Alonzo Grape, Recovery Coach
Association of Persons Affected by Addiction (APAA)
I grew up a privileged black child with parents who had college-level jobs. My mother placed an emphasis on speaking proper English and being articulate. Socializing was tough–the neighborhood kids picked on me for not knowing how to speak slang. They said I walked and talked like a “white boy” and made me uncomfortable in my own skin. To make things worse, I attended a predominately white school where the students were quick to call me the “N” word. As a child I felt like I would never fit in anywhere.
My identity crisis carried on through high school. Even though I was a good baseball player, I was still shy and lacked social skills. A teammate of mine told me to have a drink to make me relax, and it worked! So, my social crisis was over. With alcohol, I felt like I fit in with everybody. By the time I went to college I was a full-blown alcoholic. I lost my baseball scholarship and got thrown out for fighting. While I graduated from another college, I still abused marijuana, alcohol, and cocaine. I was diagnosed with extreme anxiety shortly after college, a condition for which I now take medication.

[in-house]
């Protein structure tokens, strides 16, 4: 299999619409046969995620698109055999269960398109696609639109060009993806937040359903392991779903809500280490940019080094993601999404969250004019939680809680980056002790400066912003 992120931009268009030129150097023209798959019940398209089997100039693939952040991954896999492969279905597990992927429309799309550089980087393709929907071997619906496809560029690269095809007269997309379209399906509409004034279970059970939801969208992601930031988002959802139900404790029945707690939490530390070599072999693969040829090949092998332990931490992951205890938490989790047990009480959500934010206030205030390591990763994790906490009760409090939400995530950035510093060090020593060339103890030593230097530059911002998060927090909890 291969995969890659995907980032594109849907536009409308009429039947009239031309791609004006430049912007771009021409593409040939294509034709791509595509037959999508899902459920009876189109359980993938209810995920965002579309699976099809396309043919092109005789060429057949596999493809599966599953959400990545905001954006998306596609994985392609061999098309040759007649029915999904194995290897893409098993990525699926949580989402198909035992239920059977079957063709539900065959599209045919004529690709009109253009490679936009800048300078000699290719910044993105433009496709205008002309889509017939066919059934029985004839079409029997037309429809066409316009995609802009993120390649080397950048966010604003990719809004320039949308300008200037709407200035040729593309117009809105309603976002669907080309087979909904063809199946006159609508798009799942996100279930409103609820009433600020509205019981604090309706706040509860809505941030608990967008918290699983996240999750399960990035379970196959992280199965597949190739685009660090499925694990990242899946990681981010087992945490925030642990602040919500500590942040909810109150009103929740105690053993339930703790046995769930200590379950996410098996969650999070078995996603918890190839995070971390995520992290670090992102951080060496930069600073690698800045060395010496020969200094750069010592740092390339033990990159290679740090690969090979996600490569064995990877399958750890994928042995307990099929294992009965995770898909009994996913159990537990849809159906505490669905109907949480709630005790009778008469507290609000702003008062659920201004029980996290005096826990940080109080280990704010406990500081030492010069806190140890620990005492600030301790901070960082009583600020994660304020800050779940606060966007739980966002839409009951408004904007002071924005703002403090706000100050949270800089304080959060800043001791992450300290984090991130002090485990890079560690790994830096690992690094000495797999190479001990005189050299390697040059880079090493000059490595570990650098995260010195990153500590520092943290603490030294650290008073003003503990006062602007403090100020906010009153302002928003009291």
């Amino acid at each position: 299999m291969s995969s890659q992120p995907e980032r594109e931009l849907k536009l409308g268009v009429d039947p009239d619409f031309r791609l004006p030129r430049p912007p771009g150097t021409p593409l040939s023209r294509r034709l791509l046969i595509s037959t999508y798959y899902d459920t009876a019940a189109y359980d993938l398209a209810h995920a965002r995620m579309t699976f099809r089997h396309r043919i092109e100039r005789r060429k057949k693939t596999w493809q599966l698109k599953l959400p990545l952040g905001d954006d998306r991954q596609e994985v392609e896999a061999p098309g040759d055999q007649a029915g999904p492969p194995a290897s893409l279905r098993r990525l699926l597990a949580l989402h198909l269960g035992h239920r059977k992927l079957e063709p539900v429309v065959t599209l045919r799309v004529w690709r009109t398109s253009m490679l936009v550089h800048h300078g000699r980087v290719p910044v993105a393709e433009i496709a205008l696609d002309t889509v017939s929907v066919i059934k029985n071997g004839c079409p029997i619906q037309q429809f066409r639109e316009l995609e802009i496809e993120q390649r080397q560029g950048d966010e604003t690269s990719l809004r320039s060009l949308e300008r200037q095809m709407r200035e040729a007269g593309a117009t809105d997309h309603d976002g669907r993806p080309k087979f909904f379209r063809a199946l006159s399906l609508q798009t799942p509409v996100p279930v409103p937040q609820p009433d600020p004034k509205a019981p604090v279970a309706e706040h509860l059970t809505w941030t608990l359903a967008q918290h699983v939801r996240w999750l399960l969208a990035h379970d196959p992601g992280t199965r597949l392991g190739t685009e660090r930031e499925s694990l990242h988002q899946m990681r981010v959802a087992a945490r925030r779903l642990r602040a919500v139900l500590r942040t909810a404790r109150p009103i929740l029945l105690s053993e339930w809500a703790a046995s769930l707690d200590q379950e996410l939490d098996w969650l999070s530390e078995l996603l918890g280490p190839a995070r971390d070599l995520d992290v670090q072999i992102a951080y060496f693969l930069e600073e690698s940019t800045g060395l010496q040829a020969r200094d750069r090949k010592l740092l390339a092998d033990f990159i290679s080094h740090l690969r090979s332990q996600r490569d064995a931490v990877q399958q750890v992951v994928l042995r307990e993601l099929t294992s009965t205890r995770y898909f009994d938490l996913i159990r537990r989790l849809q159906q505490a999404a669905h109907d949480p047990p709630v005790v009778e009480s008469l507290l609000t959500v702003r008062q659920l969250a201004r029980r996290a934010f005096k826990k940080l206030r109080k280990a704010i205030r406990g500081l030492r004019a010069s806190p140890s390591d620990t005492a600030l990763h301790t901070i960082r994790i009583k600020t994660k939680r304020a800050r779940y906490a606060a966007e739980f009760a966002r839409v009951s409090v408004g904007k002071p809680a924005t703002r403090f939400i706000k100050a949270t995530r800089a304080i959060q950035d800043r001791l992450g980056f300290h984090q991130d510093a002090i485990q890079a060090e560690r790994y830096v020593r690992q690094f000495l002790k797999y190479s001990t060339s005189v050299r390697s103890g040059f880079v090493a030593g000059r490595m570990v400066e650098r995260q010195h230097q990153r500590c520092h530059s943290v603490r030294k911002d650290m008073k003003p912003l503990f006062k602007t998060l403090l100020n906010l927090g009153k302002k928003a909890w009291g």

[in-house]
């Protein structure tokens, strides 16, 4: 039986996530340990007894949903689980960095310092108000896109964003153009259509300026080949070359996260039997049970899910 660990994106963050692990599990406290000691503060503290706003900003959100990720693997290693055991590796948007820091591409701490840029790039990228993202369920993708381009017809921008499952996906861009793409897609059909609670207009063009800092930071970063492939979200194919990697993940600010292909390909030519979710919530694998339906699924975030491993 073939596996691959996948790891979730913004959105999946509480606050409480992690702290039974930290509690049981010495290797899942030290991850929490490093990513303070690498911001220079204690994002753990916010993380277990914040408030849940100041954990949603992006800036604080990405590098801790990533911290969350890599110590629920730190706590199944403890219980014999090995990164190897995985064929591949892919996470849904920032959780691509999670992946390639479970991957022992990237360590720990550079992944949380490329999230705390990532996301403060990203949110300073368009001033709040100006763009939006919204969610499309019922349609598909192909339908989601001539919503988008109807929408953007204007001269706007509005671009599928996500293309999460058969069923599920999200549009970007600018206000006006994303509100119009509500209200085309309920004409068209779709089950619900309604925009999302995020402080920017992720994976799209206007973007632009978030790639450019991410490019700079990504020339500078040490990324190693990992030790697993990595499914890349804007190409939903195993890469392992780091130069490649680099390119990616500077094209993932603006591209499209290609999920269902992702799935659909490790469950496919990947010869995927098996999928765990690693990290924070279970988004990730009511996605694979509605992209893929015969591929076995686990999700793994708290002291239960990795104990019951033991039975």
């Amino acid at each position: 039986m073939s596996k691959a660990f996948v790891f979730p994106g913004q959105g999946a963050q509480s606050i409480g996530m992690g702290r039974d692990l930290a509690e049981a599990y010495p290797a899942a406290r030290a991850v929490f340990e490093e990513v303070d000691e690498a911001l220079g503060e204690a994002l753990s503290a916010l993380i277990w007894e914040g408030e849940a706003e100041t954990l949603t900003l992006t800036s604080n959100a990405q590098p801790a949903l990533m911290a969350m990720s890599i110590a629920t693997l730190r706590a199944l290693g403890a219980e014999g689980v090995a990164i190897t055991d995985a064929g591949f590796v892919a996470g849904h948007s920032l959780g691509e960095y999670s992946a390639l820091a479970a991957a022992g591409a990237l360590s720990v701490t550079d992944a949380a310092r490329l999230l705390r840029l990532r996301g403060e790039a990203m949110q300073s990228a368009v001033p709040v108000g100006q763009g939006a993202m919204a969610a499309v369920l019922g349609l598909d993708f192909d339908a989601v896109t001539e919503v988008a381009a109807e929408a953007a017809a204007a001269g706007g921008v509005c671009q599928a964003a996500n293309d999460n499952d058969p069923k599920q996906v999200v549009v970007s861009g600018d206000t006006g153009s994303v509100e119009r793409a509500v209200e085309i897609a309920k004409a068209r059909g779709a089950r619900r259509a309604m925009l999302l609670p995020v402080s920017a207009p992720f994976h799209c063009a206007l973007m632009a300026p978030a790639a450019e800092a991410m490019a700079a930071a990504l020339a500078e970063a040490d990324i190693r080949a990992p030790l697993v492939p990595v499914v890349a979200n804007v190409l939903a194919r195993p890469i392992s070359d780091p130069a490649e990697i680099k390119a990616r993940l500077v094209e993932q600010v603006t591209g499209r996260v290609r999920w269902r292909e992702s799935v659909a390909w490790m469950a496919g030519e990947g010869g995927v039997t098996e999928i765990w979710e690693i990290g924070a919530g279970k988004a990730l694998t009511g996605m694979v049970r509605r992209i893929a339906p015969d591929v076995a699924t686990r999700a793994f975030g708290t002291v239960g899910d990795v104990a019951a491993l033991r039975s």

After college, I continued to struggle with drugs. I started hanging out with gangsters and tried to fit in. My cocaine use led to heroin, which made me feel invincible. As a result of my drug use, I got into trouble with the law and was in and out of prison. I went to five different treatment centers and chronically relapsed. I wanted to stop using but couldn’t; my situation felt hopeless.
At that point in my life, I was introduced to a man who told me that drugs were the wrong answer to my problems. I had a revelation and started seeking help. Starting the recovery process gave me hope. I got a sponsor, started going to recovery meetings, and now I am three years clean. I am a recovery coach, a father, a son, and a friend–this only happened through long-term recovery.